So you want to write about a doctor…

The terms used for the various levels of training in medicine can be a bit confusing. If you’re going to write about doctors or if you have to interact with them, here’s a handy guide.

The path to graduate and become a doctor differs from country to country, but it’s very similar in Canada and the USA. Some students get into medical school after completing three years of an undergraduate degree, some wait until they’ve graduated with an honours degree. Some students also continue with their schooling and apply after a master’s degree or PhD.

Once in medical school, the path looks something like this: medical student – first two years of medical school spent mainly in the classroom and lab; clinical clerk – third and fourth years of medical school spent primarily in the hospital; resident – next two to five years of specialty training; and fellow – one to two years of subspecialty training narrowing down the field of expertise. Not all residents go on to do fellowships, but in order to get surgical privileges at a hospital nowadays, it’s usually required. A fully-fledged specialist working in the hospital is called the Attending Staff. Whenever you see a doctor in the hospital, they should always give you their name and their level of training.

Back in the day when I graduated, you could apply to medical school after two years of an undergraduate degree (some universities even accepted students after one year) and then complete four years of medical school and finish with a a rotating internship, which was a year spent in the hospital rotating through the major specialties. I was out practicing medicine as a fully qualified family doctor seven years after graduating high school. They’ve replaced the rotating internship with a minimum two-year residency and much less commonly accept students before they’ve completed their undergraduate degree, so now it takes a bit longer.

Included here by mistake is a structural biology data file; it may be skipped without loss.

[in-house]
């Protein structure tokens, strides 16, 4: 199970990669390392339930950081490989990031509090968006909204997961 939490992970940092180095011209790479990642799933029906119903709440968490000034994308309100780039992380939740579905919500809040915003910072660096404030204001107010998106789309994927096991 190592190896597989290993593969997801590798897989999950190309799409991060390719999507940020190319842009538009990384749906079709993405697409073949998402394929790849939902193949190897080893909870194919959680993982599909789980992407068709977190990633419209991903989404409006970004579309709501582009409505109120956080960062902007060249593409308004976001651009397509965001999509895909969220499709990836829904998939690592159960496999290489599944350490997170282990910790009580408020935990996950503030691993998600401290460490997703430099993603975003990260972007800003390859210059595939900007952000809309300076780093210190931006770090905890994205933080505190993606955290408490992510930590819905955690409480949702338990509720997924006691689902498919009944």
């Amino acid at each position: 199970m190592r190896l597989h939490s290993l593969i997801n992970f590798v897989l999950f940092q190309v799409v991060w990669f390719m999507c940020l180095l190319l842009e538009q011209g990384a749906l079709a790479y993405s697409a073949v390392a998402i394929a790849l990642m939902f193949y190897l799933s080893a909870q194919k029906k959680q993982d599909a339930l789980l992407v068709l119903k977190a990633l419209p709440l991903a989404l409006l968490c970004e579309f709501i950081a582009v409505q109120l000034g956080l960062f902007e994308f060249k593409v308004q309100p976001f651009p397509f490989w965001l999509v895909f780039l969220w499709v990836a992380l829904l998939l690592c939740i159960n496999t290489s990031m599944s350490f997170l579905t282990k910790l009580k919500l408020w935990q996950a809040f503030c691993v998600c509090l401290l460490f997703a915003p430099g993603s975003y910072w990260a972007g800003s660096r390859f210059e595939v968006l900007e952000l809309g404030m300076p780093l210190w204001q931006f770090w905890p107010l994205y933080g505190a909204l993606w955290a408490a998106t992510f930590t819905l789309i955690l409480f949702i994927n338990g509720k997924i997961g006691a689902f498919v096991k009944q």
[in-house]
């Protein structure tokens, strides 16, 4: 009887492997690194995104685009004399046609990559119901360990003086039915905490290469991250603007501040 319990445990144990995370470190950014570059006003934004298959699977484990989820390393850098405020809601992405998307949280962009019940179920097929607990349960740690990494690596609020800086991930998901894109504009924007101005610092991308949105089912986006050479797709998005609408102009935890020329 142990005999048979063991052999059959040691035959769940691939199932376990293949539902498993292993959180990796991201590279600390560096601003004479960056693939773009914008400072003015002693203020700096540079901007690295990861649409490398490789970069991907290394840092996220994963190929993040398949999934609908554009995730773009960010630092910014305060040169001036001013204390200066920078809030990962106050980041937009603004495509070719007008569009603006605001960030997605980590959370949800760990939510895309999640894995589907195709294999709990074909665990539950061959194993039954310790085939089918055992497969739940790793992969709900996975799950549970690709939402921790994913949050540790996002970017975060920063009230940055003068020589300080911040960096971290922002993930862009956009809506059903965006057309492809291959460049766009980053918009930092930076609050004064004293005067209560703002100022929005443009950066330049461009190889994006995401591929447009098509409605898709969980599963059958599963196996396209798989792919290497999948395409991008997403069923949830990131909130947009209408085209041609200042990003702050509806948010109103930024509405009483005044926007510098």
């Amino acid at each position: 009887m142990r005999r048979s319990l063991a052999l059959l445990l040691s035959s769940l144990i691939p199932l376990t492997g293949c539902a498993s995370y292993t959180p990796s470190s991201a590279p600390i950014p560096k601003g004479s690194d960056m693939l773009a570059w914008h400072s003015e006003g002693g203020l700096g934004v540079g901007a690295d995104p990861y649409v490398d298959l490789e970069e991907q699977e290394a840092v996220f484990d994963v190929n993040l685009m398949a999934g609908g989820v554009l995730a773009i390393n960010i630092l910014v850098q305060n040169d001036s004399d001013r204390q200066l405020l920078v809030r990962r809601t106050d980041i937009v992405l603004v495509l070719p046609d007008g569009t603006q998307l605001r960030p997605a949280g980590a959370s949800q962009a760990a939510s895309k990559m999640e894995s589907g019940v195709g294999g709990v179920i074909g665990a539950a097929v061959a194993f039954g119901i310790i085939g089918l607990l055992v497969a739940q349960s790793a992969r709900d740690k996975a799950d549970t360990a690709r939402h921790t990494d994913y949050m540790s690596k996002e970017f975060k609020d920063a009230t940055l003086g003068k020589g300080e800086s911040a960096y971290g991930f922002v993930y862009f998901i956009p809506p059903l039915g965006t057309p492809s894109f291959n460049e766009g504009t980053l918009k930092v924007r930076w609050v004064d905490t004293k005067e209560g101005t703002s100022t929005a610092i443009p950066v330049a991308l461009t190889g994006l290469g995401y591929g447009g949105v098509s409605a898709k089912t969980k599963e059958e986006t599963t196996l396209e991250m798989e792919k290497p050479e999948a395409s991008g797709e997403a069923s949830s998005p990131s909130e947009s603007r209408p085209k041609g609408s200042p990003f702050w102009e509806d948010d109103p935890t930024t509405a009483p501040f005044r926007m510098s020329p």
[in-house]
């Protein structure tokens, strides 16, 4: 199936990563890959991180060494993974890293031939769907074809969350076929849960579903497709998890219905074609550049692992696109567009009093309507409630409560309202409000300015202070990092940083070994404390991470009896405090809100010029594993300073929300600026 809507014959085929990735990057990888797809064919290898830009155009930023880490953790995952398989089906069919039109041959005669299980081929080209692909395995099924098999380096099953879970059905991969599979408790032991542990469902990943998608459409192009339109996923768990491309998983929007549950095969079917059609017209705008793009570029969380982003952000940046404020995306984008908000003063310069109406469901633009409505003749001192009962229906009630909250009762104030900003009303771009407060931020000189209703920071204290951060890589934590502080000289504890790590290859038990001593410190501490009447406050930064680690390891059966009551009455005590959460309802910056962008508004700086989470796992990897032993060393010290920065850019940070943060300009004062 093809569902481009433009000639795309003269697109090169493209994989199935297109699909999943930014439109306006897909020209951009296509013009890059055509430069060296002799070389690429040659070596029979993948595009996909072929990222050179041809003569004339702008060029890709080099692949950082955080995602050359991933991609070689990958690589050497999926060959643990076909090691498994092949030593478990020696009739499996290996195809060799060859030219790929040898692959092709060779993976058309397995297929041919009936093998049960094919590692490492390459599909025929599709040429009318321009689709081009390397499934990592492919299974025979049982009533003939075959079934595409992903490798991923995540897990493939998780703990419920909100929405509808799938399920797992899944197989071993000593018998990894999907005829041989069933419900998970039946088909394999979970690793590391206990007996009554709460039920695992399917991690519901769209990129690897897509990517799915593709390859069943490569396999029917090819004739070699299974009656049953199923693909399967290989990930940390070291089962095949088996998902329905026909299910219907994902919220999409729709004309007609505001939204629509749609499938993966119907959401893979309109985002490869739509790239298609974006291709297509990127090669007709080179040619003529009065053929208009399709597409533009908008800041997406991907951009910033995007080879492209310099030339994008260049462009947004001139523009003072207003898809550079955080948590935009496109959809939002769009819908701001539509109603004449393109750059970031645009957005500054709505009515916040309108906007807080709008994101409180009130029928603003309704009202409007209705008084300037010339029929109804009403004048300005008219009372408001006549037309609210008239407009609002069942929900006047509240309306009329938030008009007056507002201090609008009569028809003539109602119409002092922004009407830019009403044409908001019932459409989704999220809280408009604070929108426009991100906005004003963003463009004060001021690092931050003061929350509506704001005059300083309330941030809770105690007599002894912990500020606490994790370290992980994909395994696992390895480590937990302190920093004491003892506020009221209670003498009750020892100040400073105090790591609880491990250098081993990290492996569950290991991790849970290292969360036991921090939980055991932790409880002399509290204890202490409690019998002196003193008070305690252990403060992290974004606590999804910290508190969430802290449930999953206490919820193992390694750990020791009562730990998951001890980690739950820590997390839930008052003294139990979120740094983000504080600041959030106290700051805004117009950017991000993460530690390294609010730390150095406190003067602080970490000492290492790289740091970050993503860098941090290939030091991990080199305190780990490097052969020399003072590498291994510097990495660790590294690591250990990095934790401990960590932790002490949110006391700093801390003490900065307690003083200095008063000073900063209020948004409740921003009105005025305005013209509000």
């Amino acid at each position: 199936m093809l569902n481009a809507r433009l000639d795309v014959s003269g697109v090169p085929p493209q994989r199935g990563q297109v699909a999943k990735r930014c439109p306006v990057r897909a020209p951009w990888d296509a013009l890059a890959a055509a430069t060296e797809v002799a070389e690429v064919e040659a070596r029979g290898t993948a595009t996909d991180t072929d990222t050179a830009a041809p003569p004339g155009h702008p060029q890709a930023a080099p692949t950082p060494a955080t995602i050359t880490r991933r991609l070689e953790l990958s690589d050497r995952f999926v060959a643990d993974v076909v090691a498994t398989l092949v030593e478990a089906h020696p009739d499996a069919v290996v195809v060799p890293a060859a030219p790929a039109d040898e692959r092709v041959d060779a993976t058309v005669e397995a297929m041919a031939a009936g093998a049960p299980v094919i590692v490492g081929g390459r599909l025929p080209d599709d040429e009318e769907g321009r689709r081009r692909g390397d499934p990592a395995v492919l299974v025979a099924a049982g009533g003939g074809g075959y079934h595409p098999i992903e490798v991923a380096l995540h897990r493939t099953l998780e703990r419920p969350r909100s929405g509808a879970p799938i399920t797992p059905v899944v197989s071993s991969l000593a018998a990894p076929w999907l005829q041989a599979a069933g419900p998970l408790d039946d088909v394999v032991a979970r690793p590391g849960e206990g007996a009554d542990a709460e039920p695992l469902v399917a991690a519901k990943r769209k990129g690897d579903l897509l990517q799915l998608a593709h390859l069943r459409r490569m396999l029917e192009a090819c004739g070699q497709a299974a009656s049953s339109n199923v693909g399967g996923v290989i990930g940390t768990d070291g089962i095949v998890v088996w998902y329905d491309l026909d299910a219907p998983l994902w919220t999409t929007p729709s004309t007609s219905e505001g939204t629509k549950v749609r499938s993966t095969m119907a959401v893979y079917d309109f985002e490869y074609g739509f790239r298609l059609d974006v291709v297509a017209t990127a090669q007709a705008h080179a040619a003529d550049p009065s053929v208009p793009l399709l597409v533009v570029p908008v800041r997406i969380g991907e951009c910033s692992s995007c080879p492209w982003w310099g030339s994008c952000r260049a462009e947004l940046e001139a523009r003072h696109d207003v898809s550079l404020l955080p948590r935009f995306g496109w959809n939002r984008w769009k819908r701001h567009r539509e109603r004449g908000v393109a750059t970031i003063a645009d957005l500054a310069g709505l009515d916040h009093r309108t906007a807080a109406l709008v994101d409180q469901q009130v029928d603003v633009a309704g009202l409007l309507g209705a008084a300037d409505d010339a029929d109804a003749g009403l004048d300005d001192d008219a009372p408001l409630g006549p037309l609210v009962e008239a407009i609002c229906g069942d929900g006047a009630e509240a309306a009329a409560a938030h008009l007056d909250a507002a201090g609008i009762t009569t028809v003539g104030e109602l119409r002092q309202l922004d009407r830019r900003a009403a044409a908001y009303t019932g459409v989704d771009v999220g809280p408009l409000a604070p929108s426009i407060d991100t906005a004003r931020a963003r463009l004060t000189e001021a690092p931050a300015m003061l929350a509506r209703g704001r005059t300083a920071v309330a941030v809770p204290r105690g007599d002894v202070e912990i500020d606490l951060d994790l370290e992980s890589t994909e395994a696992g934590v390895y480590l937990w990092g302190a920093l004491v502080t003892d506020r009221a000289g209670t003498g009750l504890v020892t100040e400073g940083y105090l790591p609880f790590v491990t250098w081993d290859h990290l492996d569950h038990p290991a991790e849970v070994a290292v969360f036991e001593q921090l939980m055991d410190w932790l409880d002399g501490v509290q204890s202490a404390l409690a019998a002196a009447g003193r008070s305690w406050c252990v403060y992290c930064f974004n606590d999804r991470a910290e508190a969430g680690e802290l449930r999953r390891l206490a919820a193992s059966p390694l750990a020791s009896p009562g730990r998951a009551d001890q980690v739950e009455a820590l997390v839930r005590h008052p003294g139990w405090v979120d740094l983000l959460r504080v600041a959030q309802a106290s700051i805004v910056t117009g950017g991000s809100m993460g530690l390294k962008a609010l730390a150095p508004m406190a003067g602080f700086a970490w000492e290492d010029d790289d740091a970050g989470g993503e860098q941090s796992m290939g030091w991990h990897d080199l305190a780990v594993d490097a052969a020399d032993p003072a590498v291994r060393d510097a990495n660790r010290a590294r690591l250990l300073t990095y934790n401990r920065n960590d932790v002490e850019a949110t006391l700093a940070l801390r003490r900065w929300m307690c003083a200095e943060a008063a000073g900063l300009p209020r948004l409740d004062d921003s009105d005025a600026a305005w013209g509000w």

In Perfectly Reasonable, Trace is applying to medical school. With a little help from Margo, he plans to ace the dreaded medical school interview. Now he just has to convince Margo to help him!

PerfectlyReasonable (400)_edited-4Perfectly Reasonable

Margo MacMillan finished medical school, but in the process, her self-confidence and self-esteem took a beating. So for the sake of self-preservation, she’s stepped away from medicine to re-group. In the meantime, painting soothes her soul and pays the bills.

Trace Bennett set his sights on a medical degree and has to prepare the perfect medical school application. His big plan is to paint his condo for a little feng shui divine luck. When Margo shows up to paint, he realizes he’s found exactly what he’s looking for. He just has to convince Margo to share more than the art of medicine.

She’s got it. He wants it. It’s Perfectly Reasonable.

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Award-winning author Linda O’Connor started writing romantic comedies when she needed a creative outlet other than subtly rearranging the displays at a local home décor store. Her books have enjoyed bestseller status. When not writing, she’s a physician at an Urgent Care Clinic. She shares her medical knowledge in fast-paced, well-written, sexy romances – with an unexpected twist. Her favourite prescription to write? Laugh every day. Love every minute.

Linda loves to connect with readers ~




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Medical romance, romantic comedy, contemporary romance, The Perfectly Series, series, doctors, medical school, interviews

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2 Responses to So you want to write about a doctor…

  1. Susan James Berger says:

    I loved this book. Thanks.

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